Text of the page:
osteopenia and osteoporosis

Osteopenia refers to bone density that is lower than normal, but not low enough to be classified as osteoporosis.

Bone density and bone mass are a measure of bone strength. If loss in density declines, it can indicate osteopenia. If it continues to decline it can lead to osteoporosis.

Under normal conditions the process of new bone replacing old bone occurs constantly until about the age of 30. After the age of 30, deterioration of old bone progresses faster than new bone replacement.

In women the most dramatic drop in bone density is usually after menopause, when estrogen produced by the ovaries decreases and bone loss can be as much as 2-4% per year.

Osteoporosis is a condition that causes bones to weaken to the point that they can break from injury that normally would not cause bone fractures. Osteoporosis usually strikes people over the age of 50 and about 80% are women.

Factors that increase the risk of developing osteoporosis

  • Inadequate calcium intake
  • Being a Caucasian or Asian woman
  • Inactive lifestyle
  • A small thin body frame
  • Cigarette smoking
  • Alcohol consumption
  • Poor nutrition
  • Drinking too much coffee
  • Certain prescription drugs (include cortisone, blood thinners, lithium, some antibiotics)
  • Too much salt and sugar interrupt the absorption of calcium
  • A history of eating disorders
  • Family history of osteoporosis


Symptoms of osteopenia and osteoporosis

Loss in bone density occurs without symptoms. Osteoporosis is often called the silent disease because it can go undetected until a sudden bump or simple fall results in a fracture.


How to test for osteopenia and osteoporosis

The National Osteoporosis Foundation recommends a dual-energy X-ray absorptiometry scan (DXA) to detect osteoporosis. DXA measures bone density in the hips and spine. The bone density scan takes only a few minutes to perform and is very accurate. The results are called T-scores.

    Normal: T-score between 0 and -1.0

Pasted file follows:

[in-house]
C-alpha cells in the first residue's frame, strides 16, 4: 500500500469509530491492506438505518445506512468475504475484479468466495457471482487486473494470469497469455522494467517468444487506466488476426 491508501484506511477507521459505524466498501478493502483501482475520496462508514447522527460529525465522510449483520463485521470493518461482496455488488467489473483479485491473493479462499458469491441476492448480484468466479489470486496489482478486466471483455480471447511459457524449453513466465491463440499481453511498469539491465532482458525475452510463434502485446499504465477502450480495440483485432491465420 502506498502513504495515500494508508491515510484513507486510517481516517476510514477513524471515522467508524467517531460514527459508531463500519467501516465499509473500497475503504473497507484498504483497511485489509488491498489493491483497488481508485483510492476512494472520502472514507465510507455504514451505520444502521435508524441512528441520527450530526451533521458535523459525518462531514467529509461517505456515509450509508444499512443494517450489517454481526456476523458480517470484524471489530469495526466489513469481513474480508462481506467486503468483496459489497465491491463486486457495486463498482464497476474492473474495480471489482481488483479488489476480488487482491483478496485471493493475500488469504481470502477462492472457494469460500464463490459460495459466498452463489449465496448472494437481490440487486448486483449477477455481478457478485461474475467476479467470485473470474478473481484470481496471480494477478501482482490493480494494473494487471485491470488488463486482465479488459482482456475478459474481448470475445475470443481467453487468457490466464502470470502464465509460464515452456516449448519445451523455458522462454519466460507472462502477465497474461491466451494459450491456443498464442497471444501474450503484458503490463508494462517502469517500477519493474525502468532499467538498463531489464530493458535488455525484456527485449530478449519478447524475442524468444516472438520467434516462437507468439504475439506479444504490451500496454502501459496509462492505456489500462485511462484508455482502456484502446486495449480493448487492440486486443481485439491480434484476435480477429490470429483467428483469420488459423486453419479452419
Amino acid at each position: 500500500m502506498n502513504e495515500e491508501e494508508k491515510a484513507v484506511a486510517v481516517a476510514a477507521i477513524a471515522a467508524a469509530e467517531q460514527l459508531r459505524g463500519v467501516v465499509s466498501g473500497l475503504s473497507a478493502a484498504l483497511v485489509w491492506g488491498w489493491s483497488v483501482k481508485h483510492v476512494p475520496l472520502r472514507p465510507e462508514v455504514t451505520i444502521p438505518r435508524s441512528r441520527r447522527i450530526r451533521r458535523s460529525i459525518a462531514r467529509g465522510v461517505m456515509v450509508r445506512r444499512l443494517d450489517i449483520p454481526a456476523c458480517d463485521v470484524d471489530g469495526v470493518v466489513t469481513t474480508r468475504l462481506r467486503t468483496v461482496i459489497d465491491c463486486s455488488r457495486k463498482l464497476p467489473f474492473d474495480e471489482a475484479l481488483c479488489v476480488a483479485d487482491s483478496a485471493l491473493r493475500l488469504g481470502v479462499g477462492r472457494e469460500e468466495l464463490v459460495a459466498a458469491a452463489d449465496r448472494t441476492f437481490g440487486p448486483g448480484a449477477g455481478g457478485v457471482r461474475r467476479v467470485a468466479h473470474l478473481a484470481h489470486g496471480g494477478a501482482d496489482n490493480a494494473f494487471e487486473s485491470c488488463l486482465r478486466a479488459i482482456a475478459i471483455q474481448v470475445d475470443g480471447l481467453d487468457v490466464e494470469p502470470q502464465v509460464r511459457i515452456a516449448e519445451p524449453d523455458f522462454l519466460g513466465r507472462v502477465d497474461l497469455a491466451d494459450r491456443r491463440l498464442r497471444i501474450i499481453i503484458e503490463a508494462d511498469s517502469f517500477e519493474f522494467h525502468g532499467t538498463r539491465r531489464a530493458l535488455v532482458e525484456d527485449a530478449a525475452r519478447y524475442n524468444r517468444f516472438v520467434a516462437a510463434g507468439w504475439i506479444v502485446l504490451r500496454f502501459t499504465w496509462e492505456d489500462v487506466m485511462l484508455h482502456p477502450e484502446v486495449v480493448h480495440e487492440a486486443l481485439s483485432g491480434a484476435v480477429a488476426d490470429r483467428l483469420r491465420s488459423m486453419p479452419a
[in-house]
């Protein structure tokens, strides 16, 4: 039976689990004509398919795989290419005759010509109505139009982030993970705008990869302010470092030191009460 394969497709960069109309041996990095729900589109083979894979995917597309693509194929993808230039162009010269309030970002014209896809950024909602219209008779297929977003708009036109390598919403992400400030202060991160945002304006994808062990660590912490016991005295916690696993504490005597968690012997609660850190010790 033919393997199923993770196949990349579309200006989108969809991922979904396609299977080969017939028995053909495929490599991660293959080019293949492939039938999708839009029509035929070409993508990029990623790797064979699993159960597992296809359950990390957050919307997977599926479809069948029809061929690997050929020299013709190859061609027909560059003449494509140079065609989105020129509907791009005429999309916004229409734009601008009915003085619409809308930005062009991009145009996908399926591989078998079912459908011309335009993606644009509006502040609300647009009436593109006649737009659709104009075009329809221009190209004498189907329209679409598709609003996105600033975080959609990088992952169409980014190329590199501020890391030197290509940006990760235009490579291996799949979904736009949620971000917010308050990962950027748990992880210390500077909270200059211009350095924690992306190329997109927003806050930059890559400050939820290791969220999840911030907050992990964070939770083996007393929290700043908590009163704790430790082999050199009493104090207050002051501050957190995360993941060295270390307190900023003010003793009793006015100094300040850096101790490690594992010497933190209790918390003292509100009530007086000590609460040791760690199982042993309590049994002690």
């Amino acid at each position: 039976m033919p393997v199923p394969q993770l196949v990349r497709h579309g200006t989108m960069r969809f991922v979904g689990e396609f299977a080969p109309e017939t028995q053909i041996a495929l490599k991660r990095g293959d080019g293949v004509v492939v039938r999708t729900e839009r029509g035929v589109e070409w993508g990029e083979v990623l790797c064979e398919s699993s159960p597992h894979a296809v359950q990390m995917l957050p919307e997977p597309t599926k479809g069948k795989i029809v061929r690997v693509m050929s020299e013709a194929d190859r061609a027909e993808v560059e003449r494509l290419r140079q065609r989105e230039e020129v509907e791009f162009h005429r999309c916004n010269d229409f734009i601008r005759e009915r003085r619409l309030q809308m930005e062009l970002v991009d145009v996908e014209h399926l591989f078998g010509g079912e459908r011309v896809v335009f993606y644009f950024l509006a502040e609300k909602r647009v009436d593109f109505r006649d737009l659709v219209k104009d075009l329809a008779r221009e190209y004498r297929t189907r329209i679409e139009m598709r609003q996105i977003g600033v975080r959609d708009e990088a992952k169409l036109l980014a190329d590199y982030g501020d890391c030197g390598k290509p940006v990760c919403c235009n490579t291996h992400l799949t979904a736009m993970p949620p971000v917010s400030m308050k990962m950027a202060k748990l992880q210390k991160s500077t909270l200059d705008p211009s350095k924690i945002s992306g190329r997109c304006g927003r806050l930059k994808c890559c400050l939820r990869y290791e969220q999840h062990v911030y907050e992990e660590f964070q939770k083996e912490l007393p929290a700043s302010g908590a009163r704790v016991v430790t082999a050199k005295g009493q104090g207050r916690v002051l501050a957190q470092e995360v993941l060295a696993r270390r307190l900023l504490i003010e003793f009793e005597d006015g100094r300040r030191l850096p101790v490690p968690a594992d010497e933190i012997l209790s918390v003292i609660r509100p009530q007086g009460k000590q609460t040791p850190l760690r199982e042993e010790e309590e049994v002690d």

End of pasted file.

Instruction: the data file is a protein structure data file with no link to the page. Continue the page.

Osteopenia: T-score between -1.0 and -2.5

    Osteoporosis: T-score lower than -2.5

If you've been diagnosed with osteopenia, it's a warning sign that you may be at risk of developing osteoporosis. The good news is that it's not too late to build strong bones.


Prevention and Treatment for osteoporosis and osteopenia

It's never too late to start building strong bones. Even if you've been diagnosed with osteoporosis, it is possible to reduce and even reverse bone loss.

Exercise

The best exercise for increasing bone density is weight bearing exercise and weight resistance exercise. They strengthen the muscles by forcing them to work against gravity. The muscles pull and tug at the bones which stimulate the cells to grow new bone. These type of exercises also improve balance and coordination which can reduce falls and bone injury.

Weight bearing and resistance exercises include:

  • Walking
  • Jogging and running
  • Jumping rope
  • Jumping jacks
  • Dancing
  • Weight lifting
  • Push-ups
  • Climbing stairs
  • Tennis
  • Golf
  • Tai-chi
  • Adding weights to arms and ankles can provide extra resistance.
  • Daily activities such as vacuuming, mowing the lawn and gardening can also provide resistance.


Diet and Nutrition

Diet and nutrition play a crucial role in bone health. Calcium is essential for healthy bones. Most women baby boomers need about 1500 mg daily of calcium.

Excellent calcium sources include:

  • Canned bony fish such as salmon, sardines and mackerel
  • Dark green vegetables - turnip greens, swiss chard, kale, arugula, broccoli
  • Black-eyed peas, kidney beans, and navy beans
  • Almonds
  • Ground sesame seeds
  • Black strap molasses
  • Sesame butter (tahini)
  • Dairy products (low fat or non fat)

Magnesium and vitamin D also play a key role in bone health.


Medicines:

There are many options available to choose from when it comes to osteoporosis medications. But first of all you should make sure your diet is rich in the proper nutrients that support strong bones and secondly, start doing bone building exercise.


Other lifestyle changes:

Lifestyle changes to help keep bones strong include:

  • Drink less alcohol.
  • Drink less coffee and other caffeine drinks – caffeine causes too much calcium to be excreted from the body and interferes with Vitamin D absorption
  • Stop smoking - studies show that bone density improves for those who quit smoking
  • Reduce salt consumption.
  • Reduce consumption of cola and other carbonated drinks that contain phosphorus, a mineral, that in excess causes the body to excrete calcium.


For reliable information on supplements I recommend Improve Your Health and Wellness Naturally. Your guide to natural health supplements. Read the latest clinical research and information.


[ SKELETAL SYSTEM ] [ CALCIUM-MAGNESIUM-VITAMIN D ]
[ BENEFITS OF EXERCISE ] [ DIET AND NUTRITION ]
[ HEALTHY LIFESTYLE ] [ HEALTHY DIET PLAN ]

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